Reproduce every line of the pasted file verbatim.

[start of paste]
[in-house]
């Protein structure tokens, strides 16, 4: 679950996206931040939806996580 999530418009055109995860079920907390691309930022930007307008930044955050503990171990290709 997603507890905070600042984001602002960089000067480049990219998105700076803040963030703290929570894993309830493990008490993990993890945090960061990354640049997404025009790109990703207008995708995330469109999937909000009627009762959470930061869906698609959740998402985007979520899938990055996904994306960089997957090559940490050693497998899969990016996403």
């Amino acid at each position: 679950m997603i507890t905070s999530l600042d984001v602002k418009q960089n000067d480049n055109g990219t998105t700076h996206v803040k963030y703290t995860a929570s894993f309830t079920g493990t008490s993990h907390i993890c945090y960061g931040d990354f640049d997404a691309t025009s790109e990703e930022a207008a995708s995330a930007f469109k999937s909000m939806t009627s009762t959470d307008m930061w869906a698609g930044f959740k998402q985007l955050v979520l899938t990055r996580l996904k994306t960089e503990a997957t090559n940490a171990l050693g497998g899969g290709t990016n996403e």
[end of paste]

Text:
[in-house]
């Protein structure tokens, strides 16, 4: 679950996206931040939806996580 999530418009055109995860079920907390691309930022930007307008930044955050503990171990290709 997603507890905070600042984001602002960089000067480049990219998105700076803040963030703290929570894993309830493990008490993990993890945090960061990354640049997404025009790109990703207008995708995330469109999937909000009627009762959470930061869906698609959740998402985007979520899938990055996904994306960089997957090559940490050693497998899969990016996403």
């Amino acid at each position: 679950m997603i507890t905070s999530l600042d984001v602002k418009q960089n000067d480049n055109g990219t998105t700076h996206v803040k963030y703290t995860a929570s894993f309830t079920g493990t008490s993990h907390i993890c945090y960061g931040d990354f640049d997404a691309t025009s790109e990703e930022a207008a995708s995330a930007f469109k999937s909000m939806t009627s009762t959470d307008m930061w869906a698609g930044f959740k998402q985007l955050v979520l899938t990055r996580l996904k994306t960089e503990a997957t090559n940490a171990l050693g497998g899969g290709t990016n996403e």